What to do about your neighbour's ivy & berry bushes knocking down your fence & growing in your yard?

Written by cindy quarters
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What to do about your neighbour's ivy & berry bushes knocking down your fence & growing in your yard?
Plants can be very destructive to a fence. (Jupiterimages/Comstock/Getty Images)

When a neighbour's plants encroach on another person's property, coming through, over or under a fence, the property owner has certain rights with respect to what can be done about those plants. Although the law varies somewhat from state to state, and even from town to town, in general the law allows for the removal of the offending plants. In many cases, the neighbour who owns the plants must remove them and repair or pay for any damage the plants have caused.

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Simple request

The first thing to try, and usually the easiest, is to talk to the neighbour who owns the plants. It may be that he is not aware that there is a problem. Contacting him and showing him the problem, or pictures of the overgrown and damaged fence, may be all that is required in order to get him to take action and cut back or remove the plants. He should be willing to fix the fence as well, or to pay for its repair.

Property Owner's Rights

When a neighbour does not respond favourably to a polite request to remove the plants, the property owner should know her rights before taking further action. It is important to check what the neighbour's obligations are and what remedies the property owner can take before doing anything. Start with the local regulations, which often override state regulations. Check with the homeowner's association to see if there are rules that deal with such things in the neighbourhood. Otherwise, check city, county and then state ordinances regarding nuisance plants and property encroachment.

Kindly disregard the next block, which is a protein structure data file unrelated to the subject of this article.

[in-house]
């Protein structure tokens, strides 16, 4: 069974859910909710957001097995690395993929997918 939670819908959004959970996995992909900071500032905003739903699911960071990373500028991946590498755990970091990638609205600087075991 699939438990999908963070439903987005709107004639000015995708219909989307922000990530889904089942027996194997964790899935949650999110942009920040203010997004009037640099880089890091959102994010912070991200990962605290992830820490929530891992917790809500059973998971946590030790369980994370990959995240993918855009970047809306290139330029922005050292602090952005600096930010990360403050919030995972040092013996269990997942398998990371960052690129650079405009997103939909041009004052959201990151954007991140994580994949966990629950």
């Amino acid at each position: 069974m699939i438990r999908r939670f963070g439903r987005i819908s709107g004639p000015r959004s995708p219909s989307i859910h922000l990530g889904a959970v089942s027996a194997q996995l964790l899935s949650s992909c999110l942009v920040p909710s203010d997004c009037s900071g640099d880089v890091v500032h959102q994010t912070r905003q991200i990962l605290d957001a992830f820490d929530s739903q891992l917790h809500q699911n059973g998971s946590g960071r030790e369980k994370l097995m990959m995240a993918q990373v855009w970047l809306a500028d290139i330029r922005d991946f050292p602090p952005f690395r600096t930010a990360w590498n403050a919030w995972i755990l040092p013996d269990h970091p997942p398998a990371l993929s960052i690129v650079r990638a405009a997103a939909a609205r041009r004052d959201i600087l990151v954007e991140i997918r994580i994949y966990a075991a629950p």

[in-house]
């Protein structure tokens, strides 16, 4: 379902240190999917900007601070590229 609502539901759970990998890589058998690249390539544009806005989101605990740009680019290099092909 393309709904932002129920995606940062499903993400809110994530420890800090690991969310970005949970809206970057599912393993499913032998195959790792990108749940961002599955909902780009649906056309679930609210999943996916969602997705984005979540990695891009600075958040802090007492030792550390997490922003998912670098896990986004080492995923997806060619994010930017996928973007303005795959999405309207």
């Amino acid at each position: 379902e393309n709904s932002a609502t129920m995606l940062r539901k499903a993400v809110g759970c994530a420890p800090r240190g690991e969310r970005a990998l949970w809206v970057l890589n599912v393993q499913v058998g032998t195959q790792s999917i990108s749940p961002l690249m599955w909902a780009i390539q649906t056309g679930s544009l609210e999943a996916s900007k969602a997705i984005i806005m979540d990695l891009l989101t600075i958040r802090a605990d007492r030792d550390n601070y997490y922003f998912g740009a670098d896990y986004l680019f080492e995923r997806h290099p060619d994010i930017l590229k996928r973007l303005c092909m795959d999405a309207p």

Neighbour's responsibility

In many areas a person who owns a tree or other plants that are encroaching on someone else's property is responsible for removing the offending plants and repairing any damage they have caused. He does not have to remove any plants that are on his property, but he must remove those that are growing from his yard onto someone else's land if requested to do so. Trees are sometimes handled differently, but vines and bushes are usually simply removed.

Permissible actions

The person whose property is being damaged by a neighbour's plants has the right to remove all parts of the plant that have grown onto her property. The owner of the plants should be notified, but the property owner of the property that is being damaged is within her rights to remove any plants that are on her side of the boundary line. Usually the neighbour is responsible for paying for the removal of the plants and the repair of any damage they have caused, but it may take a court order to get him to pay. Document any damage with photographs and witnesses before taking any action, in case it becomes necessary to go to court.

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